The lead-up to the 2018 COP in some ways replayed some of the dynamics from 2016. The organizer of the Civil Society Working Group on Gene Drives—the ETC Group, a radical antitechnology organization—organized a letter calling for a moratorium, this time only on GDOs’ outdoor release and accompanied by a critical report (ETC Group 2018; ETC Group and Heinrich Böll Foundation 2018). Scientists and other supporters of gene drive research were now better organized, having formed the Outreach Network for Gene Drive Research earlier that year. The Network counts as members not only research institutes, catalyzing projects, and their funders but also an environmental advocacy organization—Island Conservation—that has long worked “to prevent extinctions by removing invasive species from islands” (Island Conservation n.d.). The Outreach Network for Gene Drive Research countered the ETC Group’s letter with one of its own, now with approximately 125 endorsements, some of which notably represented environmental organizations (Outreach Network for Gene Drive Research 2018). In addition, the United Kingdom’s Royal Society—one of the world’s most prestigious scientific organizations—published a statement supporting gene drive research and opposing a prohibition or moratorium on gene drives (Royal Society 2018). Other actors were also more vocal in the debate prior to the 2018 COP. The African Union’s African High-Level Panel on Emerging Technologies issued a report on gene drives that concludes, among other things, “Given the potential of this technology vis a vis the threat of malaria to human health and development, it is imperative to comprehensively examine the technology, so as to guide further development and adoption in African countries” (African Union and New Partnership for Africa’s Development 2018, 1; see Glover et al. 2018). The African Panel also recommended governance measures, including a network of African researchers who register, self-regulate, and peer review their work; national guidelines, frameworks, and enabling legislation that consider both potentials and risks; and the “development, coordination and harmonization of regulations and guidelines for regulating the development, approval and use of the final product” (African Union and New Partnership for Africa’s Development 2018, 31–32).
At the 2018 COP, the African Group (led by Ghana, Nigeria, and South Africa), Argentina, Brazil, Canada, India, Indonesia, Malaysia, New Zealand, Panama, Peru, and Switzerland backed the cautionary statement, whereas Bolivia, Egypt, El Salvador, Thailand, and Venezuela were on the record supporting the call for states to prohibit gene drives’ outdoor use (Earth Negotiations Bulletin2018c). But an anonymous “veteran of the Convention” said that “the moratorium proposal [i.e., the prohibitive statement] was too radical to fly” (Earth Negotiations Bulletin2018b, 24). The European Union (EU) offered a compromise that would ask states to refrain from outdoor releases unless risk assessment had been performed and relevant measures were in place. Yet this proposed modification of the prohibition was unsuccessful. After a raucous discussion in which “heckling turned into a yelling match of misinformation” (Kofler 2019, 25), the COP rejected the request to prohibit outdoor use and endorsed a decision closer to the cautionary statement:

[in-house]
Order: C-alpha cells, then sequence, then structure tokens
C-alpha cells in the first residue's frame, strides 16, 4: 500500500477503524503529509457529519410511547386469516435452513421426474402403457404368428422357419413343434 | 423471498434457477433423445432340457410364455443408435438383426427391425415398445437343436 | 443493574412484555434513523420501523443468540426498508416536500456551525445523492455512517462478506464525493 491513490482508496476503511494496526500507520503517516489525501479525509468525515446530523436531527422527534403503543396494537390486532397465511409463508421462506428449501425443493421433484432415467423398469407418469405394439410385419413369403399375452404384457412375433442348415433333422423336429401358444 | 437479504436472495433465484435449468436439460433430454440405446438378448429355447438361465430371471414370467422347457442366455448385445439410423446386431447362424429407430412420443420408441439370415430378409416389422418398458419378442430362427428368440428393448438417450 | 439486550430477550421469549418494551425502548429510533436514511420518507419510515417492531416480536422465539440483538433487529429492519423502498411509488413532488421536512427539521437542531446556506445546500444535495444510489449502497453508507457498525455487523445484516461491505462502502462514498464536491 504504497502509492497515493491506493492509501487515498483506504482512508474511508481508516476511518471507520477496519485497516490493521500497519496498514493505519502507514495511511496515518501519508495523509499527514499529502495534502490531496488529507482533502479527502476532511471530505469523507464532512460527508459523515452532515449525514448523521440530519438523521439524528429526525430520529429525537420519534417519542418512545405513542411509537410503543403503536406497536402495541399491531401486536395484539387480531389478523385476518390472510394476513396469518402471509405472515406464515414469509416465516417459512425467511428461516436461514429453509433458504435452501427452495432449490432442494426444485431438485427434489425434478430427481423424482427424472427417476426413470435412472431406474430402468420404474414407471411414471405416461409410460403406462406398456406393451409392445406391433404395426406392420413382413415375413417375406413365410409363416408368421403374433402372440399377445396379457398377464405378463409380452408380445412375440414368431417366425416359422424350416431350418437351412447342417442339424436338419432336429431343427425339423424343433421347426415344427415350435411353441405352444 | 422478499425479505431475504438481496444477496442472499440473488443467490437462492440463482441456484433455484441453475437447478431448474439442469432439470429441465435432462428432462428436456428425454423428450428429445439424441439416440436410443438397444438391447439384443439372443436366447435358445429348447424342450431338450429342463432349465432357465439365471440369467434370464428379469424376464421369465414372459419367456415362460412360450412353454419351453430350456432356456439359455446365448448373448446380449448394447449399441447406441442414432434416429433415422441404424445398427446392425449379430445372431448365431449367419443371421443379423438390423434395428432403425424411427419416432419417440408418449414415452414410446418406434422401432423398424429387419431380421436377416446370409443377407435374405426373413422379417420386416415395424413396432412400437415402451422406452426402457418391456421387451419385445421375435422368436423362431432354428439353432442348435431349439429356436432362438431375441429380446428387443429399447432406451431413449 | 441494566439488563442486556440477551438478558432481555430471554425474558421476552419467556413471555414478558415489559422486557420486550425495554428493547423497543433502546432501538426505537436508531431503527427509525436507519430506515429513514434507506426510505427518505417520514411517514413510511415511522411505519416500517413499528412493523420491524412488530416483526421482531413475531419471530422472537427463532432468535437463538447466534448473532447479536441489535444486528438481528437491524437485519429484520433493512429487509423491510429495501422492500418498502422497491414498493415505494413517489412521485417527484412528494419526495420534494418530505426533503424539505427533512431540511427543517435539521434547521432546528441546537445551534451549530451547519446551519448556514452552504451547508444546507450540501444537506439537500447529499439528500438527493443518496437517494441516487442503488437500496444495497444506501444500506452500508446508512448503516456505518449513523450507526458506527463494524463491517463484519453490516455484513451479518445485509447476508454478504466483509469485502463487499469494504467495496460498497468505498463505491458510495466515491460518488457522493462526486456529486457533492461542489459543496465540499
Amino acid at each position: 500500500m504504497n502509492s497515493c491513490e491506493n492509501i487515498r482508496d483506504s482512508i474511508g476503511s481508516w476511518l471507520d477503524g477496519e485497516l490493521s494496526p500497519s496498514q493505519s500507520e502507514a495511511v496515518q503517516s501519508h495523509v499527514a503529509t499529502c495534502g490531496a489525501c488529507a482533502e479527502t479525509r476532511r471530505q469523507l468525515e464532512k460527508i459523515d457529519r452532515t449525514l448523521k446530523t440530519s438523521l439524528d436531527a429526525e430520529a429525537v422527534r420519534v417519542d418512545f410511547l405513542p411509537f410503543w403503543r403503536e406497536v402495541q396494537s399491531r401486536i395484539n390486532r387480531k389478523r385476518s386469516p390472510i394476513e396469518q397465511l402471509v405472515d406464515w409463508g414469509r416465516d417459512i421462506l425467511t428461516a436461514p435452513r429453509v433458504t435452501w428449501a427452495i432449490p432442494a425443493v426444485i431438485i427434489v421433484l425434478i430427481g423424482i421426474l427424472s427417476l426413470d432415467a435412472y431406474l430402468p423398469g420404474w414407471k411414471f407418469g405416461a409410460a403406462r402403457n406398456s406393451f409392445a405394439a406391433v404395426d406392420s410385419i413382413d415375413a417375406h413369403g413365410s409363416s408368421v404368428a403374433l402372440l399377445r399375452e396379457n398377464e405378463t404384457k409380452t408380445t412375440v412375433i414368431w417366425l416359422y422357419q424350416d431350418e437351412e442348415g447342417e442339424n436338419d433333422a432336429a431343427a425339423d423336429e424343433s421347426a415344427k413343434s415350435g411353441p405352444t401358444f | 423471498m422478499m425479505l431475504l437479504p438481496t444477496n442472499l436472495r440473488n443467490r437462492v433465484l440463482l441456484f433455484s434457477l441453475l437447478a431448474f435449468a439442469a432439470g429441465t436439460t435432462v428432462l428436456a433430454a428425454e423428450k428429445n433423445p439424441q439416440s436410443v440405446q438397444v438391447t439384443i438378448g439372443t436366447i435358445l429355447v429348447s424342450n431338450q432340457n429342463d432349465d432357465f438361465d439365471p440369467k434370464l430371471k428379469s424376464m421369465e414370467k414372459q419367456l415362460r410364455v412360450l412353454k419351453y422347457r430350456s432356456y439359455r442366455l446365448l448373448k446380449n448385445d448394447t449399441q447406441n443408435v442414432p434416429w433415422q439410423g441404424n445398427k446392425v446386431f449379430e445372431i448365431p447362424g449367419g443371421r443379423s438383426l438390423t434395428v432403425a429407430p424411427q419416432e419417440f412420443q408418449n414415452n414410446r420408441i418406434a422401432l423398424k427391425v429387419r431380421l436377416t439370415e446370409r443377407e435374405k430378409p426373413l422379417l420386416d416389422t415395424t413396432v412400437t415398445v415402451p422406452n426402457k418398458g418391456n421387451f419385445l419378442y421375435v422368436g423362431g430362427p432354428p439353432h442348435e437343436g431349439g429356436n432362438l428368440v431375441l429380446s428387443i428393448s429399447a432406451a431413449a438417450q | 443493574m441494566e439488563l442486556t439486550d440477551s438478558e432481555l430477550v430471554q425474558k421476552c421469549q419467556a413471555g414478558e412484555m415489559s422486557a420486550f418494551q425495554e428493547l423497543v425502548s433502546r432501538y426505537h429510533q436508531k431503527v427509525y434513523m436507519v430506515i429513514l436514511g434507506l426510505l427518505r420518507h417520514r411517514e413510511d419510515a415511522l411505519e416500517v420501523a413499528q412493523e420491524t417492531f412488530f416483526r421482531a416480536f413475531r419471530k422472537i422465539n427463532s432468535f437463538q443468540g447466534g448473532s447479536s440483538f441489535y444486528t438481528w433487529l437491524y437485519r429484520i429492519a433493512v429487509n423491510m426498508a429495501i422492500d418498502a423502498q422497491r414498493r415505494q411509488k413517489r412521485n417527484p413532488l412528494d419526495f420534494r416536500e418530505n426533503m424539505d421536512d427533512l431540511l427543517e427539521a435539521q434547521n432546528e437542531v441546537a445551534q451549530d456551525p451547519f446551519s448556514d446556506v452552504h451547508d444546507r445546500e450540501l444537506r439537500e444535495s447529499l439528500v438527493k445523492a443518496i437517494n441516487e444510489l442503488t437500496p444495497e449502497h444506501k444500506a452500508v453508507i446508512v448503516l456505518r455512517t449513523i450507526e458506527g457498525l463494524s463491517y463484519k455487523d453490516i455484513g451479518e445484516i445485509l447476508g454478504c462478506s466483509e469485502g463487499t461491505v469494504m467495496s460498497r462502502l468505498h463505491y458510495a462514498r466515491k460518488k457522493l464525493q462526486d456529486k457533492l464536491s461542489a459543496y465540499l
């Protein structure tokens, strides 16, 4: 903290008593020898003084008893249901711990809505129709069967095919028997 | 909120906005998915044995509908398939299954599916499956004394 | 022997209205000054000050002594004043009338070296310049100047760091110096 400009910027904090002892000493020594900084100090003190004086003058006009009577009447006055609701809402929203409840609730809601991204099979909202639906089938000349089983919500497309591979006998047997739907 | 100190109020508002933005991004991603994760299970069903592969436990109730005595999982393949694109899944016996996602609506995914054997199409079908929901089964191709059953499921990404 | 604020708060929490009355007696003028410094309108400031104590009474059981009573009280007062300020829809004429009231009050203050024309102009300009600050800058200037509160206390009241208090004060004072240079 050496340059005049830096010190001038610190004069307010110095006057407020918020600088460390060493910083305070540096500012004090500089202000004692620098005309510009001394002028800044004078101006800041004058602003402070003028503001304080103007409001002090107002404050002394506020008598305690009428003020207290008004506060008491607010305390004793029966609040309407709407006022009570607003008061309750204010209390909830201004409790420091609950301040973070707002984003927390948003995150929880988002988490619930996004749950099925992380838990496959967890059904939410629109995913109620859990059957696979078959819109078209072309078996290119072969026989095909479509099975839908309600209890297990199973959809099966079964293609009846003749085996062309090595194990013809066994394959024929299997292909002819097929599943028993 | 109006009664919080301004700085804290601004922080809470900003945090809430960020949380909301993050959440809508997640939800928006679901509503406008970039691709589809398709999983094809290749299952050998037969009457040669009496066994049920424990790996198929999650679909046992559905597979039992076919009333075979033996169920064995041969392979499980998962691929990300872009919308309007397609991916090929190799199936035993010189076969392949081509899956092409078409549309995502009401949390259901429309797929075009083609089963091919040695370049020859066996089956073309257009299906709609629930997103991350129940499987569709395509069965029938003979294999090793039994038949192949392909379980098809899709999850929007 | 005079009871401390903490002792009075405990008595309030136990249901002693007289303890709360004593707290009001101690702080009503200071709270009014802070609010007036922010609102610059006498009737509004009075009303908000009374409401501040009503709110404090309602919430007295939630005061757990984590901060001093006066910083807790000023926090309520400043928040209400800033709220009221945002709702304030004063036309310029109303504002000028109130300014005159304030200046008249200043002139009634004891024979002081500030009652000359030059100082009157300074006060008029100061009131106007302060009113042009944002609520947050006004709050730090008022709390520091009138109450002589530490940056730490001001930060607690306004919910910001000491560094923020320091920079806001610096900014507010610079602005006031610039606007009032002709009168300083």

before these organisms [containing engineered gene drives] are considered for release into the environment, research and analysis are needed, and specific guidance may be useful, to support case-by-case risk assessment; …
The free, prior and informed consent of indigenous peoples and local communities might be warranted when considering the possible release of organisms containing engineered gene drives that may impact their traditional knowledge, innovation, practices, livelihood and use of land and water;
[The Conference] Calls upon Parties and other Governments … to apply a precautionary approach … and also … to only consider introducing organisms containing engineered gene drives into the environment, including for experimental releases and research and development purposes, when:
a. Scientifically sound case-by-case risk assessments have been carried out;
b. Risk management measures are in place to avoid or minimize potential adverse effects, as appropriate;
c. Where appropriate, the “prior and informed consent,” the “free, prior and informed consent” or “approval and involvement” of potentially affected indigenous peoples and local communities is sought or obtained, where applicable in accordance with national circumstances and legislation.32
This decision amounts to calls for additional research, a precautionary approach, and conditions limiting GDOs’ release into the environment. These conditions include risk assessment, risk management, and possibly some involvement of the public in decision-making.
At the same 2018 meeting, the parties to the Cartegena Protocol called for international cooperation, knowledge sharing, and capacity building in assessing GDOs’ potential adverse effects. They also requested research outputs from the CBD Executive Secretary, SBSTTA, and the Ad Hoc Technical Expert Group on Risk Assessment.33 Parties will address whether to develop further guidance at their next meeting, currently scheduled for the second quarter of 2021.
Like some prior and currently emerging technologies, gene drives’ combination of high-stakes benefits and risks fosters controversy. Because they would involve releasing GMOs outdoors, a comparison with the debates concerning agricultural GMOs during the past twenty-five years is useful.